As for the limited reopening of the beach, he said “our hand was forced. Every beach on the East Coast is open. We can’t be the odd man out. It doesn’t make sense. It’s not practical, and it’s a terrible move politically and for our citizens. So if we can give while being cautious, we’ll try to do that. The problem is though, everybody is very antsy, and everybody wants everything open now.” He cautioned against repeating the “double-hump” that the flu epidemic of 1918 did, returning that fall more virulent and deadly than its earlier onslaught. “People got tired of the norms that were in place because of that first wave,” Cooley said. “Then the second wave hit. As long as we can continue to move forward without that happening and we learn from the past, that’s the fine balance that we’re playing.”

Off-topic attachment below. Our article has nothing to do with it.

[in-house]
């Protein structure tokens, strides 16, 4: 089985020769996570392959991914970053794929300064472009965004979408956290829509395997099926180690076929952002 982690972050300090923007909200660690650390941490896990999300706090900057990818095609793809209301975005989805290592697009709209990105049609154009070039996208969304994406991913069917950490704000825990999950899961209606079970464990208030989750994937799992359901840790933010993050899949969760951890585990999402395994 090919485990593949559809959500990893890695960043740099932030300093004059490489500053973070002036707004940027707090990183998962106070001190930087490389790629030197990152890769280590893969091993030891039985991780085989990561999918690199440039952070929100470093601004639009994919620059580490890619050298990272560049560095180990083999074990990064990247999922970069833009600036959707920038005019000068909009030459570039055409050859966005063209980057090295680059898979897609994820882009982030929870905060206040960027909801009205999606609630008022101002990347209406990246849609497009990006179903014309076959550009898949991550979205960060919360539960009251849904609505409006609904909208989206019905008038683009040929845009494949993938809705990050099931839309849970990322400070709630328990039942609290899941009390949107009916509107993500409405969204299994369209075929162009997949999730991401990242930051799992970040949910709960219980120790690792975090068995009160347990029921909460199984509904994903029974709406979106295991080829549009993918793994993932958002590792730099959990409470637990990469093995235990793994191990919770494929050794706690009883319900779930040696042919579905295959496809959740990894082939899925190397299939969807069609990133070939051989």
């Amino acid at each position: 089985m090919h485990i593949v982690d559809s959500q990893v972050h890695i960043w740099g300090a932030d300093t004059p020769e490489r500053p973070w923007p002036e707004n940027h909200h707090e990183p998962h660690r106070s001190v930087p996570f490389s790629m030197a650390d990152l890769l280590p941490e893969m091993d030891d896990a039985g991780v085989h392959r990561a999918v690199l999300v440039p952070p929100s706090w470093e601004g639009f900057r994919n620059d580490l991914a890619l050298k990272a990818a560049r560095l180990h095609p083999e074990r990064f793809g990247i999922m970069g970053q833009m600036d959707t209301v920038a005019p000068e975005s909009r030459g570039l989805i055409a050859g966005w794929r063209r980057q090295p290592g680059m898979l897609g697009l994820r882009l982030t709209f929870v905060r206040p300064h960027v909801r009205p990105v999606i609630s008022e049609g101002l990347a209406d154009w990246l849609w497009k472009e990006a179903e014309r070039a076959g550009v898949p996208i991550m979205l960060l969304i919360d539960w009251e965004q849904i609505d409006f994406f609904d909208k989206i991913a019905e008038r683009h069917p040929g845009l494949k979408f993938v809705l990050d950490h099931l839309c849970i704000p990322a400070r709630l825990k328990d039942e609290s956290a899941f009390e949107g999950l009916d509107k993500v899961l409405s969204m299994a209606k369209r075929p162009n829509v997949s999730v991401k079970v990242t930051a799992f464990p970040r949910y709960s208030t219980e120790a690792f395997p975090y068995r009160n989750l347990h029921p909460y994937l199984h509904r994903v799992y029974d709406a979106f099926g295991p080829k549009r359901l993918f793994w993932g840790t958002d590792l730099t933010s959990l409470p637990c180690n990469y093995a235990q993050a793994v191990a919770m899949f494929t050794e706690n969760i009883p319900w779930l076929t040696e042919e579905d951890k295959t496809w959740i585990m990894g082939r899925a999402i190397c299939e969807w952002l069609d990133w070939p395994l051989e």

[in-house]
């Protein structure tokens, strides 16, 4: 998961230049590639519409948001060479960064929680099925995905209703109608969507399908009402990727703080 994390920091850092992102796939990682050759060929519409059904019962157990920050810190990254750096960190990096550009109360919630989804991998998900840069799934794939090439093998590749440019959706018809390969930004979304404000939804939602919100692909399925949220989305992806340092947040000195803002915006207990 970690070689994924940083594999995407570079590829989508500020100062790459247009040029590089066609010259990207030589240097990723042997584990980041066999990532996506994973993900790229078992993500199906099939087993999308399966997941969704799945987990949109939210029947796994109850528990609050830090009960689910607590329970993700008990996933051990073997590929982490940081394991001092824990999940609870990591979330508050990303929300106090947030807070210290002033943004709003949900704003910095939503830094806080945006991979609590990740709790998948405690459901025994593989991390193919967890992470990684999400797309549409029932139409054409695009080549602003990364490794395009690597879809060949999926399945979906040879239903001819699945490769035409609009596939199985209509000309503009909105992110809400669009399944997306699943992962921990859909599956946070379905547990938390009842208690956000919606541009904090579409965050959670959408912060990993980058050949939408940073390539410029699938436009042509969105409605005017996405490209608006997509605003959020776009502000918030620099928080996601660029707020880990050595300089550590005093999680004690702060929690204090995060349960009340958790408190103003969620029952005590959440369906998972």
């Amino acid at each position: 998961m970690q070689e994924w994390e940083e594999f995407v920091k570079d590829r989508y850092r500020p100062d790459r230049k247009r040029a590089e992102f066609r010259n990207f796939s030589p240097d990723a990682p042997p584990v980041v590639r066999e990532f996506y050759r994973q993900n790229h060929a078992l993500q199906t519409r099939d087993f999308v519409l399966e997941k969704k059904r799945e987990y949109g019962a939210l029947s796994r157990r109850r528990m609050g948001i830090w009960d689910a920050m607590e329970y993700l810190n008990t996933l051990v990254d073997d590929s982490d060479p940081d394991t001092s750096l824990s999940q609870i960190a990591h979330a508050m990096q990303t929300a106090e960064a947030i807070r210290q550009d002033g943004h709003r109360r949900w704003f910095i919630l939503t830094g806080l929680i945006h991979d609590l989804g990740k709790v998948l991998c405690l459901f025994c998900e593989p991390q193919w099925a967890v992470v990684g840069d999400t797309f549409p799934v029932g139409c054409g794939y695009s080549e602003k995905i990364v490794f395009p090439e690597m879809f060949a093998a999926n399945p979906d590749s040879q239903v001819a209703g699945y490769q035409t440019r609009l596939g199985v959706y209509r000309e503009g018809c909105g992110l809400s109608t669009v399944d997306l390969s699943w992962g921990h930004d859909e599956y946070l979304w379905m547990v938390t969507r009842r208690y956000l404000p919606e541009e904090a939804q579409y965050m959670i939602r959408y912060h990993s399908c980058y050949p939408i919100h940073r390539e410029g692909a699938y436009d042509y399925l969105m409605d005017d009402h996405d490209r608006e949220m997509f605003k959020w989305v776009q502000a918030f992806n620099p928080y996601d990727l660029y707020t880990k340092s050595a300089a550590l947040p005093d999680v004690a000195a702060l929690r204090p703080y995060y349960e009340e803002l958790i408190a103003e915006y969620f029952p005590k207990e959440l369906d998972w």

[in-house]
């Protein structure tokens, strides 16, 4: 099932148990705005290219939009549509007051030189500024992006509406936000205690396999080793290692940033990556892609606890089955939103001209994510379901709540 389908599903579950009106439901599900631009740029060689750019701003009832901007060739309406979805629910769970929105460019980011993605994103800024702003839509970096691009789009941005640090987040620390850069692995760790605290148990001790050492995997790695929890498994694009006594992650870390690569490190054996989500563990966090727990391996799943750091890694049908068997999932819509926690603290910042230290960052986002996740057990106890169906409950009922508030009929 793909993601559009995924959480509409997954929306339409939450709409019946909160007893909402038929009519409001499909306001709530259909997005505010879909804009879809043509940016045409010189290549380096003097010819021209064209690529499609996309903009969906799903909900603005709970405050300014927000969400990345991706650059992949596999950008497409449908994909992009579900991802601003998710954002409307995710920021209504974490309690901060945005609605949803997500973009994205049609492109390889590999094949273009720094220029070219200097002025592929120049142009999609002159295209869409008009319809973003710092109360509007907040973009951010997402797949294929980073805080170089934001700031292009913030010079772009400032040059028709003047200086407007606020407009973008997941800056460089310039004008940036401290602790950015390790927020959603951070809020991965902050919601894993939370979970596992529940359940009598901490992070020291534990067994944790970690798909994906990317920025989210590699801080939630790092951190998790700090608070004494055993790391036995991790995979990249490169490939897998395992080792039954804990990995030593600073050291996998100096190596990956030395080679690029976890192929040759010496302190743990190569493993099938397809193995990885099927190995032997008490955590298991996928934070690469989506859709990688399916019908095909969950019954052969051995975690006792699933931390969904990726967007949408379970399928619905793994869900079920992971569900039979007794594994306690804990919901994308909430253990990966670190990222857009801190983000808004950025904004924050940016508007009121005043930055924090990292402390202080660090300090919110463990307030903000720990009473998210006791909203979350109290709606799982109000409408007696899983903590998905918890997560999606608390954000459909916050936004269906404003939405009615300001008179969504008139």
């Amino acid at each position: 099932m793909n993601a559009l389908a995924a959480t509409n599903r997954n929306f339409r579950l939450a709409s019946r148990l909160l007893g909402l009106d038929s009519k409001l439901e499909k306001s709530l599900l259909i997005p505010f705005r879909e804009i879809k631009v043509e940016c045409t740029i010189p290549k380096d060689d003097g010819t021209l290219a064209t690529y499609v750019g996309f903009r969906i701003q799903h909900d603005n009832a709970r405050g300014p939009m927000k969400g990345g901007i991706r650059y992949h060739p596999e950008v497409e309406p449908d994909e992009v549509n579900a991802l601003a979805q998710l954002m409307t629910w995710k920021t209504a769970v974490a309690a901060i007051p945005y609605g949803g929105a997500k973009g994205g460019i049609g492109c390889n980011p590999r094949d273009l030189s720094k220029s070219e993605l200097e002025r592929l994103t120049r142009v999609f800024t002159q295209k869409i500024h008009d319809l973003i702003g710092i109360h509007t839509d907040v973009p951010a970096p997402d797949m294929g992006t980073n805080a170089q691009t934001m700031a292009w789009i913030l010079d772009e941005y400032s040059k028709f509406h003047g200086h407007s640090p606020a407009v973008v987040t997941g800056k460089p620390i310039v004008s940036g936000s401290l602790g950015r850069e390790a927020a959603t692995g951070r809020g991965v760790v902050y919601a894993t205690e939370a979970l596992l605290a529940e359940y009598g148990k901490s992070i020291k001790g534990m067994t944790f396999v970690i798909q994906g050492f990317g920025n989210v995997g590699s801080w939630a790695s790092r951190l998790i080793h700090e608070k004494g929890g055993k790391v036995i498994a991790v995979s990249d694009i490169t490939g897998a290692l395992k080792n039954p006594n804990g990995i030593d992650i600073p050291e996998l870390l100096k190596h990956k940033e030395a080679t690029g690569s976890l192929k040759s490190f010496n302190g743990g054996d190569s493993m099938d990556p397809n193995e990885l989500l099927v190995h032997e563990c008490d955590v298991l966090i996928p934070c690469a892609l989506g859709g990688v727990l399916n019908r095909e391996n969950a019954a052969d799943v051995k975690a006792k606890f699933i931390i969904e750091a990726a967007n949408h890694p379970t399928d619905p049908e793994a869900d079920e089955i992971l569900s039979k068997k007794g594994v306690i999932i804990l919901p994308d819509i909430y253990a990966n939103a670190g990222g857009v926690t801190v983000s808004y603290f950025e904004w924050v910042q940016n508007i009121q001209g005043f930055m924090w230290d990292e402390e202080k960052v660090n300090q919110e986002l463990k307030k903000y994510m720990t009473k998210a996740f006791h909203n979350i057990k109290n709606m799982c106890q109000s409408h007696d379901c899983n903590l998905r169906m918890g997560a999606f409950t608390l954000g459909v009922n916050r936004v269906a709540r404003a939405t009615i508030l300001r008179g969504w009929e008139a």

Shortly after 10 a.m., there were a few stragglers still on the beach, but otherwise it was back to that desertic feel.
Charlotte Tomey says
So, if we fish we go back to Volusia! How absurd.
Born and raised here says
It was nice to get my board out in the water, waves were moderate, had a few rides.
Eva Mowry says
Bravo Brava Flagler County! Keep up the vigilance, get the few who can’t be adults off the beach and ban them. And pay special attention on the weekends so they don’t have to close it again! Thank you for minding the conditions we need to keep it open!!
From the commissioner who just can’t help himself. “A couple of arrogant fisherman brought their fishing poles and were sitting on chairs” What would you have them do jog up and down the beach while fishing? Fishing is pretty much a wait and see type of activity. A lot of folks that fish are older and have a whole bunch of physical issues that makes it rather difficult to stand for a prolonged period of time. To minimize some of that discomfort, they might sit on a chair, a overturned bucket or whatever to alleviate the discomfort. Yet for some reason you felt the need to comment on this.